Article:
2. A description of the interventions the school district uses to address characteristics of dyslexia.
  3. A description of how the school district monitors pupil progress during interventions, including the frequency of monitoring and any assessment tools that are used for such monitoring.
  4. How the school board uses results of reading readiness assessments to evaluate early literacy instruction being provided in the school district.
  5. A parent notification policy that complies with the parent notification requirements found in sections 118.016(4), 118.016(5)(a)4, and 118.016(5)(a)5.
“Family history survey” *

Family history survey” means a questionnaire that includes questions about previous recommendations for summer reading support or outside tutoring, general interest in reading and books, family history of characteristics of dyslexia, and any known family struggles in reading or spelling. [Note: A family history survey is a required component of a “diagnostic assessment.”]

“Fidelity” *

Fidelity” means to perform in the manner that the author or publisher of a program or assessment intends.

“Fundamental skills screening assessment” *

Fundamental skills screening assessment” means an assessment that evaluates whether a pupil possesses phonemic awareness and letter sound knowledge.

[Note: The fundamental skills screening assessment will be selected by the Department of Public Instruction. Beginning in 2024-25, school districts must administer the fundamental skills screening assessment to each pupil enrolled in 4-year-old kindergarten at least 2 times during the school year. The dates of administration must comply with the intra-year timing requirements established in section 118.016(2).]  

“Inadequate rate of progress” *

Inadequate rate of progress” means a pupil’s rate of improvement that is minimal and that with continued intervention the pupil is unlikely to demonstrate grade-level skills by the end of the school year.

[Note: This term is used in connection with the implementation and monitoring of the pupil’s personal reading plan. When determining whether a pupil demonstrates an “inadequate rate of progress,” a school district must assess the criteria specified in section 118.016(5)(c).]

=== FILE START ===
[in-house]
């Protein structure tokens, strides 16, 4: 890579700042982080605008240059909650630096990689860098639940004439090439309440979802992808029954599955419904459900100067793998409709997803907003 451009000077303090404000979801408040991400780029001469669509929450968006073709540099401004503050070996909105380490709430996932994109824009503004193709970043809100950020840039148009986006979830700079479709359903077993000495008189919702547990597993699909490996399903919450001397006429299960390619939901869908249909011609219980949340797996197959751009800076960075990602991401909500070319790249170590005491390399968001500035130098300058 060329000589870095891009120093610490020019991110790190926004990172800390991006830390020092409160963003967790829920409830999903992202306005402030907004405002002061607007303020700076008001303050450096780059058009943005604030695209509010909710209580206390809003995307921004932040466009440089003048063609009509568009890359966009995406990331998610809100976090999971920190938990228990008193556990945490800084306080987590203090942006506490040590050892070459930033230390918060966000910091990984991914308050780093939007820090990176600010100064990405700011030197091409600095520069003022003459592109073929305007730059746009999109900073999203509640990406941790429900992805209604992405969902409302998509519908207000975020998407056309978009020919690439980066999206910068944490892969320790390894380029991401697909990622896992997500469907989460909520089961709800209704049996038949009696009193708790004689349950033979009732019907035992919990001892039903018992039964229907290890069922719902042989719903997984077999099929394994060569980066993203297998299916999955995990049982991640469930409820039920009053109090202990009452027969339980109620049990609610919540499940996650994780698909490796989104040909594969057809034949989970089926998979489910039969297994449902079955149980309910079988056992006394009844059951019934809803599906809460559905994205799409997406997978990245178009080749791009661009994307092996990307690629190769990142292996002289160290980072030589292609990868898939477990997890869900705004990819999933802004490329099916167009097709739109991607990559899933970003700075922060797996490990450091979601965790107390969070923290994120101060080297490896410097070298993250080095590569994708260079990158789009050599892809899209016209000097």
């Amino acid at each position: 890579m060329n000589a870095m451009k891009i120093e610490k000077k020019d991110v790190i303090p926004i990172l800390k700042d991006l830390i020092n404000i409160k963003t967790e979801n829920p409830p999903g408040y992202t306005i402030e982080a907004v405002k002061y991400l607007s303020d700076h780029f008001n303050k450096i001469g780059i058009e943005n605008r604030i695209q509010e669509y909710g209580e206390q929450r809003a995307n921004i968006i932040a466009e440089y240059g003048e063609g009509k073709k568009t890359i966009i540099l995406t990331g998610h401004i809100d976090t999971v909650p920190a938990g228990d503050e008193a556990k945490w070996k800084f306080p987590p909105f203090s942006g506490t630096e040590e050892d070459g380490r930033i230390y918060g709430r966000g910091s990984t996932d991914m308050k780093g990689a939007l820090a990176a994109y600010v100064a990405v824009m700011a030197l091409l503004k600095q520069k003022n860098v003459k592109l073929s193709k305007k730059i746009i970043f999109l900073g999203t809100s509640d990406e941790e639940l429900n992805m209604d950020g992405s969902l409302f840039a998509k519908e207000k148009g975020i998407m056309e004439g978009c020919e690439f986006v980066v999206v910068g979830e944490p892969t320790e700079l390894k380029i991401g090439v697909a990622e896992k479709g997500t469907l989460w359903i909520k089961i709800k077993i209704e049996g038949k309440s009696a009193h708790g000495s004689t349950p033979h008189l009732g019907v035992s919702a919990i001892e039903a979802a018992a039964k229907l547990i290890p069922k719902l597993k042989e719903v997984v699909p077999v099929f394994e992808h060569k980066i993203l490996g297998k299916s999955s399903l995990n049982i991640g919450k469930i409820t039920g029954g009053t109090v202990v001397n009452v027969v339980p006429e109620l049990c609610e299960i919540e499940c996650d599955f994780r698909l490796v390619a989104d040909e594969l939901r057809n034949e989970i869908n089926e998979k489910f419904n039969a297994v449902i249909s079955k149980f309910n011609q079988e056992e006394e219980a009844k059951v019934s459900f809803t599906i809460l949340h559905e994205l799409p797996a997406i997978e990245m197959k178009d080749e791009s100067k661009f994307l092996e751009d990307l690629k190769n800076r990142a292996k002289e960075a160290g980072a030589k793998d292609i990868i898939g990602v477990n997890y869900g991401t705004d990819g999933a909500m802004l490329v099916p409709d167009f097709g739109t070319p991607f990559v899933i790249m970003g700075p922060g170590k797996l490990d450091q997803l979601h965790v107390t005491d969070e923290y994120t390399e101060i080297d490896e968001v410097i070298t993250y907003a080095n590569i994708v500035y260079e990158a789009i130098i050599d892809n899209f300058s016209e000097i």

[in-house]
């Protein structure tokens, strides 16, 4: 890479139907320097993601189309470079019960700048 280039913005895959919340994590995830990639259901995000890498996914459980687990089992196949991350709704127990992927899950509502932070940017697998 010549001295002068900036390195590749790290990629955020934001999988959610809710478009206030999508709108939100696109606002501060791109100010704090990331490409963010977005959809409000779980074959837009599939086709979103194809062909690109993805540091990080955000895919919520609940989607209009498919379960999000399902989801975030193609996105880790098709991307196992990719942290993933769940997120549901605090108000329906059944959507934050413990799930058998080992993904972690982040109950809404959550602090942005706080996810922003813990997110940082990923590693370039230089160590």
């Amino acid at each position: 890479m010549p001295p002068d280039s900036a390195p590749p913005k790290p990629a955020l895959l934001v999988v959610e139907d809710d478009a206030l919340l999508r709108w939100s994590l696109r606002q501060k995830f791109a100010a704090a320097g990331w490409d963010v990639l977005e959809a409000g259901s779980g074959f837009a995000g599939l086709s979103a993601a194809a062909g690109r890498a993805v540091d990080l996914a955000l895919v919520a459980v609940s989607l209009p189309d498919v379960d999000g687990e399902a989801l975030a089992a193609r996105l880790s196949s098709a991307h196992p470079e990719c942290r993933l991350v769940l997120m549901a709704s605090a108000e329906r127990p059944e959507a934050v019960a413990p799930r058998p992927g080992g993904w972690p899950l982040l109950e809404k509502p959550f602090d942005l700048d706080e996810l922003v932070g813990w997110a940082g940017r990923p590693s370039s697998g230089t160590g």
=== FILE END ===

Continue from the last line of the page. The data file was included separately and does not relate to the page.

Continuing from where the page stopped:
“Intensive instructional services”

Intensive instructional services” refers to the services that, subject to limited exceptions, a school district must provide to a pupil promoted to 4th grade who had a personal reading plan during the 3rd grade and who is not considered to have completed the personal reading plan. 

“Intensive summer reading program”

Intensive summer reading program” refers to the program that, subject to limited exceptions, a school district is required to provide to a pupil promoted to 4th grade who had a personal reading plan during the 3rd grade and who is not considered to have completed the personal reading plan. The program must be provided to an eligible pupil each summer until the pupil scores at grade-level in reading on a summative assessment.

“Intervention” *

Intervention” means an intervention that is all of the following:

  1. Explicit, direct instruction that is systematic, sequential, and cumulative and follows a logical plan of presenting the area of deficit that targets the specific needs of the pupil without presuming prior skills or knowledge of the pupil.
  2. Individualized instruction to meet the specific needs of a pupil in a setting that uses intensive, highly concentrated instruction methods and materials that maximize pupil engagement.
  3. Instruction that incorporates the simultaneous use of 2 or more sensory pathways during teacher presentations and pupil practice.
“Literacy coaching program”

Literacy coaching program” is a state-level program that is established and supervised by the office of literacy within the Department of Public Instruction. Up to 64 full-time equivalent literacy coaching positions will be created, filled, and assigned to provide coaching services around the state. Section 115.39 of the state statutes defines the program and establishes specific criteria for the assignment of the literacy coaches. The program is currently scheduled to sunset at the conclusion of the 2027-28 school year (i.e., the statute establishing the program is repealed as of July 1, 2028).

“Parent” *

Parent” has the meaning given in [section 115.76(12)(a) of the statute statutes, which includes but is not limited to a biological parent, an adoptive parent, a legal guardian, or “a person acting as a parent of a child”].

“Parent notification policy”

Parent notification policy” refers to the component of a school district’s early literacy remediation plan that addresses at least the following parent notification mandates:

  1. A school district must provide each pupil’s parent with written notice of the results of a reading readiness assessment no later than 15 days after the reading readiness assessment is scored. The notice must include the content specified in section 118.016(4)(a) and, if applicable, section 118.016(4)(b).
  2. When a school district is required to administer a diagnostic assessment to a pupil, the district must provide the pupil’s parents with certain information, in writing, about dyslexia.